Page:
The Heritage Foundation’s Bruce Klingner apparently talked with the Naeil Shinmun, telling them he was concerned that North Korea might misjudge (or who knows, maybe they’re right about this) that South Korea and/or the United States would never retaliate against the North following a small-scale attack. This, combined with pressure on the Park administration not to pull an LMB 2010, might accidentally set off a full-scale clash.
This is the thing I’m most afraid of. I’m pretty sure North Korea doesn’t want a full-scale war, mostly on account that the leadership knows it will lose. I’m also pretty certain South Korea and the United States don’t want a war. The problem is, North Korea’s not crazy, but they have found a modus operandi they think works for them. How many North Koreans died in retaliatory strikes following the seizure of the USS Pueblo, or the Ax Murder Incident, or the EC-121 shootdown incident, or the 1968 Blue House Raid, or the Cheonan sinking, or the Yeonpyeong shelling? How could fault them for believing that it would be more of the same if and when they launch another armed provocation? That President Lee Myung-bak complained that the United States kept him from properly retaliating after the Yeonpyeong shelling has probably reinforced North Korea’s thinking on this matter.
Of course, it’s very likely that the next North Korean provocation won’t be met with the standard South Korean response. Even though South Korea has been taking shit from the North Koreans pretty much continuously for the last 60 years (with the late 1960s being an especially bad period), there’s only so much Seoul can take. Park is under pressure to make sure the next time the North Koreans pull something they get their teeth kicked in, preferably with F-15Ks. This will put North Korea in a place it’s not used to being—forced to chose between licking its wounds or trying to get the last punch in. And that’s when things could spiral out of control.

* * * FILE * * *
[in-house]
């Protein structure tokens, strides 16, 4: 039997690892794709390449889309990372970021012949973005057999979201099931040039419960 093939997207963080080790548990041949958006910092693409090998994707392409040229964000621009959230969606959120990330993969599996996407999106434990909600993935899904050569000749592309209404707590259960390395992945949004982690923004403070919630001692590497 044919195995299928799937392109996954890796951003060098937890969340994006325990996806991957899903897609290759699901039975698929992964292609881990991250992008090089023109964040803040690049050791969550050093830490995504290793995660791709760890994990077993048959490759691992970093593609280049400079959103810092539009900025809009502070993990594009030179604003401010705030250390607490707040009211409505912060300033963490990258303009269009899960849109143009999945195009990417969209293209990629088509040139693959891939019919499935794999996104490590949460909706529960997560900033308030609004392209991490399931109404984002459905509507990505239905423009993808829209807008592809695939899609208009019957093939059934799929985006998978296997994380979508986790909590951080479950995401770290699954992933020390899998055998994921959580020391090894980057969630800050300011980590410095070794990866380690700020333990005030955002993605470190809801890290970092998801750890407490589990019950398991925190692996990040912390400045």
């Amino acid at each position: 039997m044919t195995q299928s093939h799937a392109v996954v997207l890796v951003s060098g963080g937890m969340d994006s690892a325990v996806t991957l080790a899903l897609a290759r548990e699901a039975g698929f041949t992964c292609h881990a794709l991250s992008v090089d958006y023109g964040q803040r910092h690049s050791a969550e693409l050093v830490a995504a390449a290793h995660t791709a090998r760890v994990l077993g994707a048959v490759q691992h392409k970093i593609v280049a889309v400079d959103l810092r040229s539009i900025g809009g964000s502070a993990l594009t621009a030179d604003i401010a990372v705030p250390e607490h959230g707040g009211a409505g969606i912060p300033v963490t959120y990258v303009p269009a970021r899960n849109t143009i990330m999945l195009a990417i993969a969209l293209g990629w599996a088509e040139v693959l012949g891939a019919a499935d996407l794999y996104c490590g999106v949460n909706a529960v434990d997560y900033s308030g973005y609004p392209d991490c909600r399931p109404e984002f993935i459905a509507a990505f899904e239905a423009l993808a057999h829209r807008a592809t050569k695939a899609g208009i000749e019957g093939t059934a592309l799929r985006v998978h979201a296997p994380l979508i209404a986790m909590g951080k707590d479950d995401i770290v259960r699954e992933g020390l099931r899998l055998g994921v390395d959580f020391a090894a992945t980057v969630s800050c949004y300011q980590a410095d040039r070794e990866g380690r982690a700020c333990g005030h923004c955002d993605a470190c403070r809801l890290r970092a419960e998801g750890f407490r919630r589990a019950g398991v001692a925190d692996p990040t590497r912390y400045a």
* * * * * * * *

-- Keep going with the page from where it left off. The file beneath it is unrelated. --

UPDATE: Actually, it looks like the Naeil Sinmun was quoting from Klingner’s piece in the NYT, the scary part of which reads:
A nuclear attack on the United States or full-scale invasion of South Korea remains highly unlikely, however, as either would ensure North Korea’s destruction. But it is only a matter of time before the regime launches another tactical-level attack on the South.
There is now a greater risk of miscalculation and escalation, due to new leaders in both Koreas. Kim Jong-un lacks experience and may stumble across red lines that his predecessors would have known not to cross. Moreover, he may be emboldened by North Korea’s new nuclear muscle and the knowledge that neither Washington nor Seoul ever responded to previous attacks.
Newly inaugurated South Korean President Park Geun-hye criticized her country’s past passivity and vowed to hit back hard and “exponentially” in case of another attack. The danger is that even a low-level retaliation could escalate into an all-out conflict. As a U.S. general on the peninsula warned, “Before you start even a limited response, you better be prepared to go all-in.”
South Korea has recently warned that it would go after the attacking units, support units AND command units in the event of a North Korean provocation. Now, just because South Korea is threatening to do something doesn’t mean it actually will—see former Minister of Defense Kim Tae-young. On the other hand, just because they bluffed last time doesn’t mean they are now.
Oh, and just to show you how little things change with North Korea, here’s a post I wrote during the big drills in the West Sea in 2010.